ApiJect Photograph:( Reuters )
'We should be America's backup at this point, but probably not its primary,' said ApiJect's CEO Jay Walker.
With a surge in number of positive coronavirus cases in the US and upcoming elections, the Trump administration is getting quite desperate to make all arrangements of not only finding a cure/vaccine, but also getting it to the citizens.
In such a move, the Trump administration has agreed to invest more than half a billion in tax dollars in ApiJect Systems America, a new company whose injector is not approved by federal health authorities and the company hasn't yet set up a factory to manufacture the devices.
“The fact of this matter is, it would be crazy for people to just rely on us. I would be the first to say it,” said ApiJect CEO Jay Walker. “We should be America's backup at this point, but probably not its primary.”
ApiJect, which has only developed 1,000 prototypes so far, is not clear whether those devices can deliver the vaccines that are currently in development.
The Founder of the company, Marc Koska, has been working on creating an ultra low-cost prefilled syringe that would reduce the need to reuse needles in the developing world. With no intentions of delivering a vaccine to the entire nation, the US government has now, in very surprising turns of events, become his biggest customer. The move was strange as the company received a no-bid contract from Defence Department under an exception for “unusual and compelling urgency."
The government promised ApiJect $138 million to produce 100 million of its devices by the end of the year, which will require the company to retrofit new manufacturing lines in existing factories.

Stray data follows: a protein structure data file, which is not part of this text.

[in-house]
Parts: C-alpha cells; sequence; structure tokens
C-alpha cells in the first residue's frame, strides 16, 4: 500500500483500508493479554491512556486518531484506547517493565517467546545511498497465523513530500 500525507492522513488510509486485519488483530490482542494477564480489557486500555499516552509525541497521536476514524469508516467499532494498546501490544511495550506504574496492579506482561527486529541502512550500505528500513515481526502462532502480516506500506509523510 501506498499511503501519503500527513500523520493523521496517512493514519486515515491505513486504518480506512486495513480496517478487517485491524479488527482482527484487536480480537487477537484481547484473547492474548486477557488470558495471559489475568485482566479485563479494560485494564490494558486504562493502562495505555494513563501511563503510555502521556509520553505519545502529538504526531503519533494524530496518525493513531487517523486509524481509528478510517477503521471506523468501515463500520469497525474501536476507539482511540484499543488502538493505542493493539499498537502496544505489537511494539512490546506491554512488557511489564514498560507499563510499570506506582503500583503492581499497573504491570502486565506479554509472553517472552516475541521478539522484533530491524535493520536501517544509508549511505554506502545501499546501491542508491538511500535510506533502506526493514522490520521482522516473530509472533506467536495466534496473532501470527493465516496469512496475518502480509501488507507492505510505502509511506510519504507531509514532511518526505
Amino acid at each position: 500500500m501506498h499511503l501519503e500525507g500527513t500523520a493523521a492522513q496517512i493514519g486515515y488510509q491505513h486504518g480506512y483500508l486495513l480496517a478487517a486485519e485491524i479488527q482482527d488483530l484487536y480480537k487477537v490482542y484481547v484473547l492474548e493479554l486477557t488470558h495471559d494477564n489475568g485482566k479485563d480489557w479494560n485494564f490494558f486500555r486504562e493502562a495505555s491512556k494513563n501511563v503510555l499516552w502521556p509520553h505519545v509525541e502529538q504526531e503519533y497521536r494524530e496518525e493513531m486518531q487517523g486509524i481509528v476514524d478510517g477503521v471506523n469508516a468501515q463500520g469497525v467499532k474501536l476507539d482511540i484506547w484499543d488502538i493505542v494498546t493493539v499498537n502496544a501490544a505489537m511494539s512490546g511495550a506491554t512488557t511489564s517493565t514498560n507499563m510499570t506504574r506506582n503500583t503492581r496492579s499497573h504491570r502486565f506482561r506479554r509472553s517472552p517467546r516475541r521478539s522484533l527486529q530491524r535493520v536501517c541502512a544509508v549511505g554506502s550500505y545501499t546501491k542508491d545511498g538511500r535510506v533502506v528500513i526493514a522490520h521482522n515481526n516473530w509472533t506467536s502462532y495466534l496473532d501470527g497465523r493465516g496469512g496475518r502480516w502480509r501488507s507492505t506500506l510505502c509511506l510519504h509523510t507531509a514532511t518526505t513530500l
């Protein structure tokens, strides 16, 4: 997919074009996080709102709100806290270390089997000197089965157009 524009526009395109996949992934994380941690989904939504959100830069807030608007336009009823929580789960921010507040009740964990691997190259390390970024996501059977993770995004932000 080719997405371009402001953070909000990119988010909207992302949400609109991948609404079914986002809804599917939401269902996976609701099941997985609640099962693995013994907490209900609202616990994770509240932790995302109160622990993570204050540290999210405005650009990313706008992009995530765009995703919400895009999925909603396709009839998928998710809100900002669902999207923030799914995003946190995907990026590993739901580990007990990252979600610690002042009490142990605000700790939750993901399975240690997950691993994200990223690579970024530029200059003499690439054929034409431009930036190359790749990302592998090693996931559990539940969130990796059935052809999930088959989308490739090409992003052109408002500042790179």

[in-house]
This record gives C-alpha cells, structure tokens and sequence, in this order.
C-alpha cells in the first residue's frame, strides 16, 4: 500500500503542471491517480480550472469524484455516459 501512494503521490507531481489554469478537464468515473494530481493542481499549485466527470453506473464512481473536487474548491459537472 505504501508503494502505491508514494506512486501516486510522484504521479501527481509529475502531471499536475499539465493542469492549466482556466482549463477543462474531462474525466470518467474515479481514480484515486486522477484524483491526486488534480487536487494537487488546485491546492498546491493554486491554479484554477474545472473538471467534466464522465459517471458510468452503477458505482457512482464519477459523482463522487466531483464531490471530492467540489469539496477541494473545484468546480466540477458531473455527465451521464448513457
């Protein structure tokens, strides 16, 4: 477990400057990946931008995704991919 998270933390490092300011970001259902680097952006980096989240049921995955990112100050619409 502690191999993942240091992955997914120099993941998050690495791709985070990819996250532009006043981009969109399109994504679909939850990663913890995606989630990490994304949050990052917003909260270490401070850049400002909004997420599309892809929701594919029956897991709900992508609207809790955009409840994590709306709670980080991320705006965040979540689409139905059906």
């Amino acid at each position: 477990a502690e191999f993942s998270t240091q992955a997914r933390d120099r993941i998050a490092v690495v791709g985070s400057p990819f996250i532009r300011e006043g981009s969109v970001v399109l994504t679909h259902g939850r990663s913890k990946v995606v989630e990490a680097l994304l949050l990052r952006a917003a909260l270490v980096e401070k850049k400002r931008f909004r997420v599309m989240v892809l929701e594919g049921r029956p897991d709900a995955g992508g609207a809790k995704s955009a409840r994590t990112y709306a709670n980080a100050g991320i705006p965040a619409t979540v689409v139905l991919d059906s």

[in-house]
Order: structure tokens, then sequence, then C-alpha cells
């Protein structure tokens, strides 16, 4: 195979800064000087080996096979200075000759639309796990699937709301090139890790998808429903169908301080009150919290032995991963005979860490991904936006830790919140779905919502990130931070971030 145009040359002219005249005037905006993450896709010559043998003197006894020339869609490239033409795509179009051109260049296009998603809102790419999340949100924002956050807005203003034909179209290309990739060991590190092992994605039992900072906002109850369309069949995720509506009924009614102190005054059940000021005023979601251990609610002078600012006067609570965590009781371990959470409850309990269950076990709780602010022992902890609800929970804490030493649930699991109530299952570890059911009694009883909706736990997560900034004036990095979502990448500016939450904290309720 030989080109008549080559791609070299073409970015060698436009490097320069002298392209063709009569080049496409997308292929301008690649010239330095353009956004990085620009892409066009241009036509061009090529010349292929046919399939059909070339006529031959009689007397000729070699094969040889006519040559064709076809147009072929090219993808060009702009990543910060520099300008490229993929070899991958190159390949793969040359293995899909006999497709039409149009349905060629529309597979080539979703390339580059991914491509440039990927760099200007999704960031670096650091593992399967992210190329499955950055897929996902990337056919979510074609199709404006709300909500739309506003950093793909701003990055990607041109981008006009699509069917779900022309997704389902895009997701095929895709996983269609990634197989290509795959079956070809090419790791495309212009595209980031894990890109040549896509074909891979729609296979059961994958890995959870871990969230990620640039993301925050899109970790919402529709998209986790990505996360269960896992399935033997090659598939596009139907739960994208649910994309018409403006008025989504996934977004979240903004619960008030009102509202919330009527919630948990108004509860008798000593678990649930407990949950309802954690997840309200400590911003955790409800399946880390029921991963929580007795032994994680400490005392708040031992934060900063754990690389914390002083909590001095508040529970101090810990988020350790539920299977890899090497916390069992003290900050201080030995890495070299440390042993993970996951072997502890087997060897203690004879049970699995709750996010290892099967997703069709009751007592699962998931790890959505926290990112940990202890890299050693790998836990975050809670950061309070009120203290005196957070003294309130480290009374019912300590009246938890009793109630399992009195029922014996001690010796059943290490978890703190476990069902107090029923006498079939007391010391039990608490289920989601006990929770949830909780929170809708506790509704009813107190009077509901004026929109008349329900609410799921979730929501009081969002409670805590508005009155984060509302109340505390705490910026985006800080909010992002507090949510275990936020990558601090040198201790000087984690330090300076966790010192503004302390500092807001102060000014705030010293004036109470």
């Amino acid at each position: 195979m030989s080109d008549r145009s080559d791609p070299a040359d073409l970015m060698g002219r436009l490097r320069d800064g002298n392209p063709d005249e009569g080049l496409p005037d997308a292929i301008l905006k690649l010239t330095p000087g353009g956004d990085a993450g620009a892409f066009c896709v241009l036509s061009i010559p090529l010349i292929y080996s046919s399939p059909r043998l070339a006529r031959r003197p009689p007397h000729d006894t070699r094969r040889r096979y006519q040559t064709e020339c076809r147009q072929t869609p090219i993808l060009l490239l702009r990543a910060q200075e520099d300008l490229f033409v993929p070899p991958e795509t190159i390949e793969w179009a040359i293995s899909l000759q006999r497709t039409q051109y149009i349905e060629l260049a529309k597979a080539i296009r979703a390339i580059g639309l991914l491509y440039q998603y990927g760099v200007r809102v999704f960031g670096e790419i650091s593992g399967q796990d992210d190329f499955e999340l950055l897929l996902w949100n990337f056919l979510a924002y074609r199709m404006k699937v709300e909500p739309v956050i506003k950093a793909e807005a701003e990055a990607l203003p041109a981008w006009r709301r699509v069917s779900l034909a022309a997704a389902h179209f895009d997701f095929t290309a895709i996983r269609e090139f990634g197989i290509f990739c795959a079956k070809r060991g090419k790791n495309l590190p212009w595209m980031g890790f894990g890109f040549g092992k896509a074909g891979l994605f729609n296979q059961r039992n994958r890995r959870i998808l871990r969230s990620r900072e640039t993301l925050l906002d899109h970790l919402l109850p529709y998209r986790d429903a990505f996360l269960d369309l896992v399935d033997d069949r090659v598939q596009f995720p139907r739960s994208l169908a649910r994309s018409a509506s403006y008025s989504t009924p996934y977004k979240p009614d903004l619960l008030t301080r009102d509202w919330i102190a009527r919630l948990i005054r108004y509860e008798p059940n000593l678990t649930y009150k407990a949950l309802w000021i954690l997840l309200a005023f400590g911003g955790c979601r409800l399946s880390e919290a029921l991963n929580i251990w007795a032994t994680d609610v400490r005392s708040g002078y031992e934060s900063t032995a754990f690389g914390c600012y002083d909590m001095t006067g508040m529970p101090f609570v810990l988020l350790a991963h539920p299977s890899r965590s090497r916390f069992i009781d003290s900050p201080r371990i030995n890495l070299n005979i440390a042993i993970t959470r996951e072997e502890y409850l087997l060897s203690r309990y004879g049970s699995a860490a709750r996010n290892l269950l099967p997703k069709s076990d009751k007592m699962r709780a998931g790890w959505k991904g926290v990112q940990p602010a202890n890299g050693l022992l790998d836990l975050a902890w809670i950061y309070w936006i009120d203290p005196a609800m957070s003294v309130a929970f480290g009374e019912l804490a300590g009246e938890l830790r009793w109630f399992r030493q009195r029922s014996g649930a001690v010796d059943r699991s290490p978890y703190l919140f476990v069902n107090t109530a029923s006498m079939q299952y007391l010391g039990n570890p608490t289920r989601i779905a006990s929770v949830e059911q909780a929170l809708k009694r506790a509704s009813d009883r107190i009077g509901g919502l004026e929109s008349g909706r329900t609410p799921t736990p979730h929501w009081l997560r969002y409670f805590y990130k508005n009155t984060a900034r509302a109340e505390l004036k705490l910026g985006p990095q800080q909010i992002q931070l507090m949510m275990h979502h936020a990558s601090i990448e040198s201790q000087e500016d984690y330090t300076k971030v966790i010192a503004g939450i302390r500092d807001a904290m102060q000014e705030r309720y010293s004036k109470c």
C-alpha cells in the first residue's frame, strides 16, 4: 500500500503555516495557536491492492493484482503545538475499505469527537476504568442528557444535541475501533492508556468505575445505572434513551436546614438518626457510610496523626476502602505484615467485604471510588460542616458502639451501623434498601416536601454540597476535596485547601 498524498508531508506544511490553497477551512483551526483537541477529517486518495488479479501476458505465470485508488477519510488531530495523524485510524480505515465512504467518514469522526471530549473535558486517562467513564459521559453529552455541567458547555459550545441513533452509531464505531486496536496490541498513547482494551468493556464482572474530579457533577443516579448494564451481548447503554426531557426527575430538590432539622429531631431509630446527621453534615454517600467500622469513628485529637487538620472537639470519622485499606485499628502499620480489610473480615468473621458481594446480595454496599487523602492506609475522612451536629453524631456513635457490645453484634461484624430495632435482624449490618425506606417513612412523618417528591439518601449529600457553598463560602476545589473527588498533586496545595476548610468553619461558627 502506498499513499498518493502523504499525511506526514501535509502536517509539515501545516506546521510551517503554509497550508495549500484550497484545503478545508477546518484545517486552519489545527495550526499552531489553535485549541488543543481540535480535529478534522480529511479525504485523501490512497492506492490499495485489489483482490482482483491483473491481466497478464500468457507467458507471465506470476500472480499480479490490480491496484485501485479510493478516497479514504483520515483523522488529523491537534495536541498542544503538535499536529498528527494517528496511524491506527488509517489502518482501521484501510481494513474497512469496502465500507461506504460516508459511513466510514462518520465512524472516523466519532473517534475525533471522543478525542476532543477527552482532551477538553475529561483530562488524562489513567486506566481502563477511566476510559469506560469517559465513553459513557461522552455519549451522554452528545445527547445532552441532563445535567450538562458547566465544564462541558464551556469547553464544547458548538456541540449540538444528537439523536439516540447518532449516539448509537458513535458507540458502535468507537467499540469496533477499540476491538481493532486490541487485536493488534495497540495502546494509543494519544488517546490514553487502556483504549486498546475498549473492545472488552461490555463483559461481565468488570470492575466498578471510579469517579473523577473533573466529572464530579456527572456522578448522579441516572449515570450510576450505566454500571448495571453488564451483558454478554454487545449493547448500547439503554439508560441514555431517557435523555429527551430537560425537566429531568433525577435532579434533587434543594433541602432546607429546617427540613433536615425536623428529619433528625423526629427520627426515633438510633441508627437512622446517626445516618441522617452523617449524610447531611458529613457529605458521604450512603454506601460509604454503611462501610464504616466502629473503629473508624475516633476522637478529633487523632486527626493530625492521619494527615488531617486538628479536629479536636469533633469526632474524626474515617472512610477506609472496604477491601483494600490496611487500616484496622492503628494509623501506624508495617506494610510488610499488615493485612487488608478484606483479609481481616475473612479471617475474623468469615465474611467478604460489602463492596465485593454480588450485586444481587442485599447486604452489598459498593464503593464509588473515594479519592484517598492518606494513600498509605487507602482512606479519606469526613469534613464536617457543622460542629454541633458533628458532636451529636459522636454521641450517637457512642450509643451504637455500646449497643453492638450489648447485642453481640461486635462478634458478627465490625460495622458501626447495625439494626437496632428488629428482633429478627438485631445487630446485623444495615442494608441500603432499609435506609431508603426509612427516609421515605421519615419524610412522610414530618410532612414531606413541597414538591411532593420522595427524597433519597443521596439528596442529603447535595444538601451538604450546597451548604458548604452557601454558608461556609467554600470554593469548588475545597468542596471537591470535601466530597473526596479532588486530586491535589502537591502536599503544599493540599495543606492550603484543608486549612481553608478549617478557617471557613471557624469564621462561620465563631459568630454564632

In addition to this, the company has been offered another $456 million as part of a public-private partnership contract to bring online several new factories to make another 500 million devices to “contain the pandemic spread to minimize the loss of life and impact to the United States economy,” said the document.
The product was spotted by Admiral Brett P. Giroir, HHS's assistant secretary for health, at the World Health Organization's Global Conference on Primary Health Care in Astana, Kazakhstan. Walker had presented the prototype to Giroir just to explain the work that his company was trying to achieve, and Giroir was adamant on having this product in the US.
Koska said Giroir was “blown away” by their technology and told them that if a pandemic hit, the strategic national stockpile was going to need a very fast way to get injections filled with vaccines or therapeutics and ready to deliver.
So few weeks later when the pandemic hit and a call for a possible shortage of needles was made, ApiJect, unexpectedly, found a no-bid contract from the US government.
(With inputs from agencies)